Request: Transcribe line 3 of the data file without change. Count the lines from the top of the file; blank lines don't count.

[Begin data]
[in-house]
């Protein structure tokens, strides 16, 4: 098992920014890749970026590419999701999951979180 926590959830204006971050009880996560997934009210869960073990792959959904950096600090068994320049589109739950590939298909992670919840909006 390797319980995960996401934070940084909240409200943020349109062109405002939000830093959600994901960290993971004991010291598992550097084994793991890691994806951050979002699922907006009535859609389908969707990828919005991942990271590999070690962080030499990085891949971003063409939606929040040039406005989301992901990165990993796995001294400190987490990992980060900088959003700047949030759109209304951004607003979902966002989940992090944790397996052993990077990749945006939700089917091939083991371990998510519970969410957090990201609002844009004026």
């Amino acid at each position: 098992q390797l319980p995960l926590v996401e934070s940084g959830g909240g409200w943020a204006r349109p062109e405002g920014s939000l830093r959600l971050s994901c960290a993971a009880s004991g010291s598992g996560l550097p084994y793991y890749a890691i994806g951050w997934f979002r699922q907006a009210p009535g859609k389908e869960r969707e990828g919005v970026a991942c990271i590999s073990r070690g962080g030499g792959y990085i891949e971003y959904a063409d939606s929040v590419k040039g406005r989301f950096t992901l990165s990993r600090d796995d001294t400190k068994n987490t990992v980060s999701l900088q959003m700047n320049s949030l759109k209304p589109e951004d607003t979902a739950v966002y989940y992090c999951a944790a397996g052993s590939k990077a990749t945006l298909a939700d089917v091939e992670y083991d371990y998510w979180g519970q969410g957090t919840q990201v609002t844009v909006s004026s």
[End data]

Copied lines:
């Amino acid at each position: 098992q390797l319980p995960l926590v996401e934070s940084g959830g909240g409200w943020a204006r349109p062109e405002g920014s939000l830093r959600l971050s994901c960290a993971a009880s004991g010291s598992g996560l550097p084994y793991y890749a890691i994806g951050w997934f979002r699922q907006a009210p009535g859609k389908e869960r969707e990828g919005v970026a991942c990271i590999s073990r070690g962080g030499g792959y990085i891949e971003y959904a063409d939606s929040v590419k040039g406005r989301f950096t992901l990165s990993r600090d796995d001294t400190k068994n987490t990992v980060s999701l900088q959003m700047n320049s949030l759109k209304p589109e951004d607003t979902a739950v966002y989940y992090c999951a944790a397996g052993s590939k990077a990749t945006l298909a939700d089917v091939e992670y083991d371990y998510w979180g519970q969410g957090t919840q990201v609002t844009v909006s004026s």